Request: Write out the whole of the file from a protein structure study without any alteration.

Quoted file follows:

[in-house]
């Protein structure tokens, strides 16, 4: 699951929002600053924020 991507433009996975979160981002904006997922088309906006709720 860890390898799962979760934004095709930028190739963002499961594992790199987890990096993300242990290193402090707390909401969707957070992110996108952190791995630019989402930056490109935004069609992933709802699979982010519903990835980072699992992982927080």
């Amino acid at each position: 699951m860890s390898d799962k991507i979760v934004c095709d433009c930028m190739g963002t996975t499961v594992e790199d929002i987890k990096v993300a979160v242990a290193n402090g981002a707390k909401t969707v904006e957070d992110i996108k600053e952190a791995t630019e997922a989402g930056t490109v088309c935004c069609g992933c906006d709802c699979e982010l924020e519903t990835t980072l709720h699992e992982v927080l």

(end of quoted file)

[in-house]
């Protein structure tokens, strides 16, 4: 699951929002600053924020 991507433009996975979160981002904006997922088309906006709720 860890390898799962979760934004095709930028190739963002499961594992790199987890990096993300242990290193402090707390909401969707957070992110996108952190791995630019989402930056490109935004069609992933709802699979982010519903990835980072699992992982927080």
């Amino acid at each position: 699951m860890s390898d799962k991507i979760v934004c095709d433009c930028m190739g963002t996975t499961v594992e790199d929002i987890k990096v993300a979160v242990a290193n402090g981002a707390k909401t969707v904006e957070d992110i996108k600053e952190a791995t630019e997922a989402g930056t490109v088309c935004c069609g992933c906006d709802c699979e982010l924020e519903t990835t980072l709720h699992e992982v927080l």